* United States v. Nashiri (Mil. Com. Apr. 20, 2011) (charges sworn)
I do not have a copy of the sworn charges, but the details from the press release today appear below. For comparison’s sake, you can find the earlier iteration of charges and motion papers relating to Nashiri here. At first glance, the major difference appears to be that the earlier material support charge has been dropped, and charges relating to attacks on civilians (presumably focused on the attack on the MV Limburg in 2002) have been added. The press release states:
The Department of Defense announced today that military commissions prosecutors have sworn charges against Abd al Rahim Hussayn Muhammad al Nashiri of Saudi Arabia.
The chief prosecutor has recommended that the charges against Nashiri be referred as capital. Capital charges may only be pursued with the convening authority’s approval.
The charges allege that Nashiri was in charge of the planning and preparation for the attack on USS Cole (DDG 67) in the Port of Aden, Yemen, on Oct. 12, 2000. The attack killed 17 sailors, wounded 40 sailors, and severely damaged the ship by blowing a 30-foot by 30-foot hole in her side. The charges also allege that Nashiri was in charge of planning and preparation for an attempted attack on USS The Sullivans (DDG 68) as that ship refueled in the Port of Aden on Jan. 3, 2000.
It is further alleged that Nashiri was in charge of the planning and preparation for an attack on the French civilian oil tanker MV Limburg in the Gulf of Aden on Oct. 6, 2002. This attack resulted in the death of one crewmember and the release of approximately 90,000 barrels of oil into the gulf.
The charges allege that Nashiri committed offenses that are chargeable under the Military Commissions Act of 2009, 10 U.S.C. §§ 948a, et seq. Under that act, he may be convicted only if his guilt is proven beyond a reasonable doubt. Specifically, Nashiri is charged with the following substantive offenses: terrorism; attacking civilians; attacking civilian objects; intentionally causing serious bodily injury; hazarding a vessel; using treachery or perfidy; murder in violation of the law of war; attempted murder in violation of the law of war; conspiracy to commit terrorism and murder in violation of the law of war; destruction of property in violation of the law of war; and attempted destruction of property in violation of the law of war.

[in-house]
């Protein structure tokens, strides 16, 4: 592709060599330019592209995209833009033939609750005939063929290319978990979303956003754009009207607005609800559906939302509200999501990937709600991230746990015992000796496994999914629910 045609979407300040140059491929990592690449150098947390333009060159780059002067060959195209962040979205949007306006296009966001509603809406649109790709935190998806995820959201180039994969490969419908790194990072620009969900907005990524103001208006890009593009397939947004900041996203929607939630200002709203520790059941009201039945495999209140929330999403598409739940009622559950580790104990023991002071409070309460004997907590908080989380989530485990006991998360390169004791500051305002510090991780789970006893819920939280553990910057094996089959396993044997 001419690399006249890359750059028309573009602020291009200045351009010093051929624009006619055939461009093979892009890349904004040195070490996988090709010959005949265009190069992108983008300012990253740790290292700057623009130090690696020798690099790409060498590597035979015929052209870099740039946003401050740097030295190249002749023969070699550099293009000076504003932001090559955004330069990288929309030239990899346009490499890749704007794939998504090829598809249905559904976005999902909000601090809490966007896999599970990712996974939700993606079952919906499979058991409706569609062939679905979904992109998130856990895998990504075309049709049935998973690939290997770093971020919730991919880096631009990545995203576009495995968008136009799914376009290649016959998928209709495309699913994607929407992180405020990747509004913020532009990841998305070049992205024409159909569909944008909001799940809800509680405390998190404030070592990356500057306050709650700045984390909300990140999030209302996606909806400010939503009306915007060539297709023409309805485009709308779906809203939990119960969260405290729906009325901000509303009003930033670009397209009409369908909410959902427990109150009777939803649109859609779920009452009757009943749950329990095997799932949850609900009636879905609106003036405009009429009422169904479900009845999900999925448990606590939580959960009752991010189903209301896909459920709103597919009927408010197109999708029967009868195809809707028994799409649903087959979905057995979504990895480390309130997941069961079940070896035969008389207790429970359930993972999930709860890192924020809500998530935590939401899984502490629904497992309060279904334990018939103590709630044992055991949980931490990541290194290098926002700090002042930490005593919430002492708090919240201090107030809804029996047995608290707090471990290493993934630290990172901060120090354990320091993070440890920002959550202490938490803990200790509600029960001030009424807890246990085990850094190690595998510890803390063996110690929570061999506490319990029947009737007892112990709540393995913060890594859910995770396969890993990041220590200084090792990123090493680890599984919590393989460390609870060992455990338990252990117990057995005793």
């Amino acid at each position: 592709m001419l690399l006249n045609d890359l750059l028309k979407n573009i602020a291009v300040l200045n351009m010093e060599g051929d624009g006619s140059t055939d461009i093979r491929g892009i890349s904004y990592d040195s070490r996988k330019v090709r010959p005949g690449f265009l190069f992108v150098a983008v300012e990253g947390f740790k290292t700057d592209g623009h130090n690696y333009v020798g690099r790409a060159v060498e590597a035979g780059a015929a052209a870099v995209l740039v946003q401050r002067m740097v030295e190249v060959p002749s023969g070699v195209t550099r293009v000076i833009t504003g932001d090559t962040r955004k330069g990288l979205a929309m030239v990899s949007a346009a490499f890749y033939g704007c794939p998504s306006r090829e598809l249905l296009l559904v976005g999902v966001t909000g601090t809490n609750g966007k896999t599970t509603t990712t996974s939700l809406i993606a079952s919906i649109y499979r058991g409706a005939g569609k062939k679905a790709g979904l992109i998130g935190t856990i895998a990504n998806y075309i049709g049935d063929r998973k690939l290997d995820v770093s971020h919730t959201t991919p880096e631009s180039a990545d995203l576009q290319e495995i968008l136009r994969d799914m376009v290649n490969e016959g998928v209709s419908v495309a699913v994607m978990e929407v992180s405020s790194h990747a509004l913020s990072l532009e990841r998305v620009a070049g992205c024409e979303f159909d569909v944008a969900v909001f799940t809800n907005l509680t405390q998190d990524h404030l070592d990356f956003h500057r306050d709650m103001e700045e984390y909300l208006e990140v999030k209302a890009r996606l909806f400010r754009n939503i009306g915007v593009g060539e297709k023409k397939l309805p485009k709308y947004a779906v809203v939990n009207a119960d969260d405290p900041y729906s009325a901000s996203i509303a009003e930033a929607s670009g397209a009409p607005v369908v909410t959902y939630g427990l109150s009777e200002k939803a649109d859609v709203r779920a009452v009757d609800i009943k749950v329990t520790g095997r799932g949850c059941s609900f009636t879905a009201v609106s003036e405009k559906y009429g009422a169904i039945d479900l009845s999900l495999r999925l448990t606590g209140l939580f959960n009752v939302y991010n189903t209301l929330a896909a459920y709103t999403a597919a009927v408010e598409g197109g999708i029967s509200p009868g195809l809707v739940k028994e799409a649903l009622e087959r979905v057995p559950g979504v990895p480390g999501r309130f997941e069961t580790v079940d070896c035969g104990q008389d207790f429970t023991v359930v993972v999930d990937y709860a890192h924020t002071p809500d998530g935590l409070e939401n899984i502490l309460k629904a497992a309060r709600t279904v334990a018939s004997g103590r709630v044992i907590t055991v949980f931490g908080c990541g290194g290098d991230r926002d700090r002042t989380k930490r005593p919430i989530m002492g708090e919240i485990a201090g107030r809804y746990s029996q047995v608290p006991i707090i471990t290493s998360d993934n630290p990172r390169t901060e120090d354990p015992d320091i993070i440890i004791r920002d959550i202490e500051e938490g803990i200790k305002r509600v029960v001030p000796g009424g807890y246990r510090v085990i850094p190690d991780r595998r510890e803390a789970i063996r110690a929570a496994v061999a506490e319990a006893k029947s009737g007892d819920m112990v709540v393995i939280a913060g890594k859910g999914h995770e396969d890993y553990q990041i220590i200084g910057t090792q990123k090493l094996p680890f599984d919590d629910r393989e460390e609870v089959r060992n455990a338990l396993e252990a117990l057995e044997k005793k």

These charges go beyond what is necessary to establish that Nashiri may be lawfully detained under the 2001 Authorization for Use of Military Force, as informed by the laws of war — an issue that each Guantanamo detainee may challenge in a habeas petition in federal court.
In accordance with the Military Commissions Act of 2009, the sworn charges will be forwarded to the Convening Authority, Bruce MacDonald. The convening authority will make an independent determination as to whether to refer some, all, or none of the charges for trial by military commission. If the convening authority decides to refer the case to trial, he will designate commission panel members (jurors). The chief trial judge of the Military Commissions Trial Judiciary would then assign a military judge to the case.